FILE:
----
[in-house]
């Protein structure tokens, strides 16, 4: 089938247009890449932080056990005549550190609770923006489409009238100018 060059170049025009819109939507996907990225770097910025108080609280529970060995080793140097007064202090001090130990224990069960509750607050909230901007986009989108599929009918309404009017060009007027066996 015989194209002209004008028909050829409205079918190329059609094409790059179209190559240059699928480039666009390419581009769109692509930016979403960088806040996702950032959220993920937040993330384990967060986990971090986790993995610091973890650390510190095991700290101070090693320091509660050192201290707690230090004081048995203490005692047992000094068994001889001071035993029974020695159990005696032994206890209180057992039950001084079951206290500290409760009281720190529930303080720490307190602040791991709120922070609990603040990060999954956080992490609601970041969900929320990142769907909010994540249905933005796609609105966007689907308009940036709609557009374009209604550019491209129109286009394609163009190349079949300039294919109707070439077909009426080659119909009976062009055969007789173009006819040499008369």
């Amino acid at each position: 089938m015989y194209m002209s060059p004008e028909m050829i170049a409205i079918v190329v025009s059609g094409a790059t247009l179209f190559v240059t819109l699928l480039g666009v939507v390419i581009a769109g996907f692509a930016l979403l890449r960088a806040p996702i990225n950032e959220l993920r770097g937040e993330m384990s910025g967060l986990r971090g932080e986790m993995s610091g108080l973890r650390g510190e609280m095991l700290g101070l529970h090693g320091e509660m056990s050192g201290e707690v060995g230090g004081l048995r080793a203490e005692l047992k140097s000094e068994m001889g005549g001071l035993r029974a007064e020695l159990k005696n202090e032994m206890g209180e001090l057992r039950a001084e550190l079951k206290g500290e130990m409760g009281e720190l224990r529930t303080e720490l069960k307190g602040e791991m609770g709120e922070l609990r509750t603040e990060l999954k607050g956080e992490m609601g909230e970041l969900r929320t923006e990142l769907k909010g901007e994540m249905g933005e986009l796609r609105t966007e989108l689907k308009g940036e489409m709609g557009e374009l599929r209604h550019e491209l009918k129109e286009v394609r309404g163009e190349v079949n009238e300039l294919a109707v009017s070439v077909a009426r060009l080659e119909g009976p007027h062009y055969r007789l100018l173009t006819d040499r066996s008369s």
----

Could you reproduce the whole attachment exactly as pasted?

[in-house]
């Protein structure tokens, strides 16, 4: 089938247009890449932080056990005549550190609770923006489409009238100018 060059170049025009819109939507996907990225770097910025108080609280529970060995080793140097007064202090001090130990224990069960509750607050909230901007986009989108599929009918309404009017060009007027066996 015989194209002209004008028909050829409205079918190329059609094409790059179209190559240059699928480039666009390419581009769109692509930016979403960088806040996702950032959220993920937040993330384990967060986990971090986790993995610091973890650390510190095991700290101070090693320091509660050192201290707690230090004081048995203490005692047992000094068994001889001071035993029974020695159990005696032994206890209180057992039950001084079951206290500290409760009281720190529930303080720490307190602040791991709120922070609990603040990060999954956080992490609601970041969900929320990142769907909010994540249905933005796609609105966007689907308009940036709609557009374009209604550019491209129109286009394609163009190349079949300039294919109707070439077909009426080659119909009976062009055969007789173009006819040499008369």
């Amino acid at each position: 089938m015989y194209m002209s060059p004008e028909m050829i170049a409205i079918v190329v025009s059609g094409a790059t247009l179209f190559v240059t819109l699928l480039g666009v939507v390419i581009a769109g996907f692509a930016l979403l890449r960088a806040p996702i990225n950032e959220l993920r770097g937040e993330m384990s910025g967060l986990r971090g932080e986790m993995s610091g108080l973890r650390g510190e609280m095991l700290g101070l529970h090693g320091e509660m056990s050192g201290e707690v060995g230090g004081l048995r080793a203490e005692l047992k140097s000094e068994m001889g005549g001071l035993r029974a007064e020695l159990k005696n202090e032994m206890g209180e001090l057992r039950a001084e550190l079951k206290g500290e130990m409760g009281e720190l224990r529930t303080e720490l069960k307190g602040e791991m609770g709120e922070l609990r509750t603040e990060l999954k607050g956080e992490m609601g909230e970041l969900r929320t923006e990142l769907k909010g901007e994540m249905g933005e986009l796609r609105t966007e989108l689907k308009g940036e489409m709609g557009e374009l599929r209604h550019e491209l009918k129109e286009v394609r309404g163009e190349v079949n009238e300039l294919a109707v009017s070439v077909a009426r060009l080659e119909g009976p007027h062009y055969r007789l100018l173009t006819d040499r066996s008369s």